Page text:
Informality - Johnson

The rise and rise of informality

Informality is taking over the world or at least that is my perception. If I Google this I find very few articles which makes me a little nervous about my own judgement but I have been mulling this for several months. Boris Johnson, Donald Trump, Nigel Farage and other successful political figures (love them or hate them), connect with their audience in part because they are seen as ‘one of us’.

Speakers connect to audiences by appearing to be
‘one of us’

All speakers want to connect with their audience and there are many ways to do this. But increasingly younger generations – and voters – are disrespectful of anyone who seems to set themselves apart. And they connect with people who are informal.

What do I mean by informal? Well here is a very short clip from Boris Johnson this week (3rd September). He is standing on the steps of Number 10 and looking fairly prime ministerial. But in this 40 seconds we get the phrases – ‘pointless delay’, ‘no if’s, no but’s and ‘we will not accept any attempt to…scrub that referendum’. Shortly before this clip starts he also said ‘I promised we would not hang about’.

In this case, it is the words that are informal but in other cases, it is the style of delivery.

It’s not just the words that can be informal

In this recent clip, we have a ‘fireside chat’ with our PM in the middle of a party!

Despite the fact that Boris occasionally includes obtuse references to the Classics (as mentioned in this blog) – he doesn’t behave as Theresa May, Gordon Brown, David Cameron or other Prime Ministers have done. And I think there are lessons to be learnt from this.

What is the place for informality business leadership?

In both presentation and media training, I am often urging people to be less formal. Some are formal in their choice of language – many of you will have heard me urge people to ‘come down the language ladder’. By this I mean use everyday language, not business language. But there is good reason to do more than strip out the jargon.

Part of the current distrust and disrespect of power translates into distrust of people who sound like they have power. So my advice to clients is to err on the side of informality. Generally to be a little more informal than they think they should be. That’s if you want to connect to your audience, and if you want to lead your audience. The younger the audience the more informal the approach we recommend.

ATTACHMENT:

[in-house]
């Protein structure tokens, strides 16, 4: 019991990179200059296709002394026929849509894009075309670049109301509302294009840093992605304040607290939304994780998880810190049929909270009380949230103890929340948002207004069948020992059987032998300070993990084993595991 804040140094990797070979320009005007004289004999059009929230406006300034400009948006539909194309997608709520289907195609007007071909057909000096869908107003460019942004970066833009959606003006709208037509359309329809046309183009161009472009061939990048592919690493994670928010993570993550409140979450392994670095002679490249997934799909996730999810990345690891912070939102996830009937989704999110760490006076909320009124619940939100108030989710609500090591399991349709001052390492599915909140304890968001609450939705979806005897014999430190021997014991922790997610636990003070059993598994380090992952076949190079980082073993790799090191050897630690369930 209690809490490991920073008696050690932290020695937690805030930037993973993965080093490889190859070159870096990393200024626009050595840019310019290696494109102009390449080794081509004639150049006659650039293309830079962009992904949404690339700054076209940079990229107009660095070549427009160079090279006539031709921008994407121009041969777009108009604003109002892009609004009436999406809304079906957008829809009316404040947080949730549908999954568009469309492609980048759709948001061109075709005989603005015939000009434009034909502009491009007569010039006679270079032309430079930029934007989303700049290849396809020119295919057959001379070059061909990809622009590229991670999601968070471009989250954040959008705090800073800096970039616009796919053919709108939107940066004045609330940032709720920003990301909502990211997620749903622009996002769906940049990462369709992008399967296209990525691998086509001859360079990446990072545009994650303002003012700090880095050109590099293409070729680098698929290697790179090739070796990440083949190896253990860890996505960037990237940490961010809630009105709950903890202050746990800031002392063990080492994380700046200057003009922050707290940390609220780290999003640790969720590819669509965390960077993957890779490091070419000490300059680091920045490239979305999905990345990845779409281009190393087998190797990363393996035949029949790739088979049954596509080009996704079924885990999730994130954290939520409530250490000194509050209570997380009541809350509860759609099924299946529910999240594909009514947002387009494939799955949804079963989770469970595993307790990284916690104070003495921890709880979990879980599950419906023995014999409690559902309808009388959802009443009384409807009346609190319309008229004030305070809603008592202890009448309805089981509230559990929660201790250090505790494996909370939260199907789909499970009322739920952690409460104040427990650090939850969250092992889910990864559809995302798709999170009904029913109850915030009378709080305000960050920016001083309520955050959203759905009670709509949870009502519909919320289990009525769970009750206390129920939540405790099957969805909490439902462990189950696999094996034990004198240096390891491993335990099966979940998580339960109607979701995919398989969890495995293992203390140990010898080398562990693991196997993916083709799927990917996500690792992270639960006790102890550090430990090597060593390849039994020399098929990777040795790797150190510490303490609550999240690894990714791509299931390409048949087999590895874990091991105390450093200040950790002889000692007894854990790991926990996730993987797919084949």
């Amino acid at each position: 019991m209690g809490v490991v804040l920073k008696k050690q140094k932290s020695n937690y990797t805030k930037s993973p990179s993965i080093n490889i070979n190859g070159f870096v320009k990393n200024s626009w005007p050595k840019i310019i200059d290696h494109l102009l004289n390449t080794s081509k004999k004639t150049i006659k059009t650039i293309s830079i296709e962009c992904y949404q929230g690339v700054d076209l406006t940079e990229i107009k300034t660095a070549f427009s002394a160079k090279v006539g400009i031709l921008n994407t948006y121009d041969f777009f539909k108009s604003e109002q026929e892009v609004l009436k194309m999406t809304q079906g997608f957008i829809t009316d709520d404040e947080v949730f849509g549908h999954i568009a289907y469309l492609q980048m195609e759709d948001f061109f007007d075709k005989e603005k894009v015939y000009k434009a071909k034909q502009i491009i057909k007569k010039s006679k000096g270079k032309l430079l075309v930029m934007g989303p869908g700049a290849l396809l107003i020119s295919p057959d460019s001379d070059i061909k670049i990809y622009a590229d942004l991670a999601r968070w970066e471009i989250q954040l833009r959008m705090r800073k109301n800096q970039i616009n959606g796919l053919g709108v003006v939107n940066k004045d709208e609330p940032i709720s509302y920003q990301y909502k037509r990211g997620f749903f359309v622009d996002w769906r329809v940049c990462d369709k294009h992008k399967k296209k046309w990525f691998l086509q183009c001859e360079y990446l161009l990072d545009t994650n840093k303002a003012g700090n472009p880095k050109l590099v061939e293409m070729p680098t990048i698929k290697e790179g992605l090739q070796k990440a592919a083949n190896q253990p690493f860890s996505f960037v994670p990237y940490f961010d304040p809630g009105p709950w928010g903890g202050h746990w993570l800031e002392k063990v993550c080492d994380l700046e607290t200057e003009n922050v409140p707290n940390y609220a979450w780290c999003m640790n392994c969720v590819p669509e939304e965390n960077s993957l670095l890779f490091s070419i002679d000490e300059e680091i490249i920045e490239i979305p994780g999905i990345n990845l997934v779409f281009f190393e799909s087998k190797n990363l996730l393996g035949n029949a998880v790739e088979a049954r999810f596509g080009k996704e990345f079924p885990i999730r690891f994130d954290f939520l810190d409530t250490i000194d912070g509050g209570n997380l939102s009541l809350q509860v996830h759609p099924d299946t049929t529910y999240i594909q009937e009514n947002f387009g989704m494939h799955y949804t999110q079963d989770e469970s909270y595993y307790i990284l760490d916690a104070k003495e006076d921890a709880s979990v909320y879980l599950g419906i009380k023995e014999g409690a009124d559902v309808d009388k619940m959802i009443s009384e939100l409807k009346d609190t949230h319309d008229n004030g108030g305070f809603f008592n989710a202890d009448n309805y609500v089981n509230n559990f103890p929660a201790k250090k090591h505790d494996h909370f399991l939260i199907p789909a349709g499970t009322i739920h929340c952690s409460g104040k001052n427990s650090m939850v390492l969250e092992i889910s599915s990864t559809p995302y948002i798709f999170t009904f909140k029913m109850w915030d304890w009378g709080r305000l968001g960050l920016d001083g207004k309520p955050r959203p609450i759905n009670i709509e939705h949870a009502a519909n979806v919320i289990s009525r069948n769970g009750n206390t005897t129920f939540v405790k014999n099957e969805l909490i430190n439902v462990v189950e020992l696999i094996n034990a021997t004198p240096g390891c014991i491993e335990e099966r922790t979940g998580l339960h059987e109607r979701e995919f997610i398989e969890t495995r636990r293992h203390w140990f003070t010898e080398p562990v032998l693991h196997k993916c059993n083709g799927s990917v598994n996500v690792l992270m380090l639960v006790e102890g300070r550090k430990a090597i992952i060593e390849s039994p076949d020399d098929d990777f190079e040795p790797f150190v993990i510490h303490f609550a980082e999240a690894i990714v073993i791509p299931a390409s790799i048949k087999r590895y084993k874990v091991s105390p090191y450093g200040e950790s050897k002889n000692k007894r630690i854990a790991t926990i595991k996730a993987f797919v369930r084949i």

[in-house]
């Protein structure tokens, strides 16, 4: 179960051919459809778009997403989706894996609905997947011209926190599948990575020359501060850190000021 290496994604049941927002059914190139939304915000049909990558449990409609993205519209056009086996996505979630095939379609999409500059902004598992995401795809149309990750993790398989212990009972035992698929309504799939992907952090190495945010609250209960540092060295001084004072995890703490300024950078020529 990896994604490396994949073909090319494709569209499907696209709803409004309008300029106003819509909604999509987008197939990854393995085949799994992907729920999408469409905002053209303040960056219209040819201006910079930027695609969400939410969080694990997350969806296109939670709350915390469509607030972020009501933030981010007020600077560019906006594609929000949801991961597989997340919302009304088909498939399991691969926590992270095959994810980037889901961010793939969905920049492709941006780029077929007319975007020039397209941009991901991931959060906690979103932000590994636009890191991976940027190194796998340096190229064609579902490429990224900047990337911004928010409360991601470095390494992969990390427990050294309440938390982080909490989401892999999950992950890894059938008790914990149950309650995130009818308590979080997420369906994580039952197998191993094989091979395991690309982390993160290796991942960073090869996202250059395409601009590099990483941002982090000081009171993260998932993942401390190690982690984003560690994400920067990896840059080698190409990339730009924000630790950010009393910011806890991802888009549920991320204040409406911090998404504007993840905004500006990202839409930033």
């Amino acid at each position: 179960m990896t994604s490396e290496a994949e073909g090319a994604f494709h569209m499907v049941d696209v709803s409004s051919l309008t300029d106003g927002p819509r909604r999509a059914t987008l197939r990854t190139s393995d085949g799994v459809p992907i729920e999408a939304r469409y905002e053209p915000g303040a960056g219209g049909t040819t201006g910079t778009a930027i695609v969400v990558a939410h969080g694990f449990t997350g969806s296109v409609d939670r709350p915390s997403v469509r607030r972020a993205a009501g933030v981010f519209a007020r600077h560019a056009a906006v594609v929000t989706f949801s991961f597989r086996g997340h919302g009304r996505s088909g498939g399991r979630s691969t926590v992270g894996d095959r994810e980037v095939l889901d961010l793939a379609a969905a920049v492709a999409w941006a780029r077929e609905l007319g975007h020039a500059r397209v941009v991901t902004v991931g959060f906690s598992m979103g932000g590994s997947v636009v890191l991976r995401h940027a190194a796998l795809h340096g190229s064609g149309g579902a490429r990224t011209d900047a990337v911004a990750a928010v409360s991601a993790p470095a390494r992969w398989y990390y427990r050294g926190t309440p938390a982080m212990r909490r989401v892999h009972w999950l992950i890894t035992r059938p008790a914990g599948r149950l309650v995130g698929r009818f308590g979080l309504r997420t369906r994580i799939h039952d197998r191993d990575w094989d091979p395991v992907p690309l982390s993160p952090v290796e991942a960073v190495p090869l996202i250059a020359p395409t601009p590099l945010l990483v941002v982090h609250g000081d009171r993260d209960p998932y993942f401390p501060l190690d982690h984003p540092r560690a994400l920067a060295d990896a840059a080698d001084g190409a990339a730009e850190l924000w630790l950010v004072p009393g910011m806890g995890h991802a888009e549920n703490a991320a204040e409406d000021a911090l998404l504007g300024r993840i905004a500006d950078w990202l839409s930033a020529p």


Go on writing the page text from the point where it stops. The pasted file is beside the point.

But a quick warning: this is not the same thing as trying to be hip! Authenticity is important and suddenly quoting a rapper (unless you are a genuine fan) or sporting a T-shirt with an anarchic saying, is not likely to win many plaudits.

If you would like help planning for a media interview or a presentation call us to discuss what we can offer, tel: +44 (0)20 7099 2212.

2 replies
  1. Robert Matthews
    Robert Matthews says:

    I’ve been struck by the power and resilience (“stickiness”) of what Boris Johnson would doubtless refer to as “this use of the demotic” – especially in respect to Johnson himself.

    At the recent anti-prorogation rallies, both speakers and protesters have vilified his actions…while constantly referring to him as “Boris”, seemingly oblivious to the how this maintains his image as a cheery, benevolently eccentric “character”.

    It’s notable that the favour is not returned by his side, who constantly refer to the leader of the opposition as “Corbyn” (or worse).

    In the last few days, opposition parties seemed to have finally cottoned on to all this, and have begun to use “Boris Johnson”, “Johnson” (or even “Johnson- Cummings”). It’s just surprising that it has taken the spin-doctors so long to wake up to the power of the original moniker created.

  2. Lindsay Williams
    Lindsay Williams says:

    I completely agree. The name ‘Boris’ is, despite his many missteps, a very strong brand! It is similar to Prince, Berlusconi or Putin – a person famous enough to be referred to by one name not two. And yes but tacitly accepting this and using ‘Boris’ we are perpetuating and spreading the brand.


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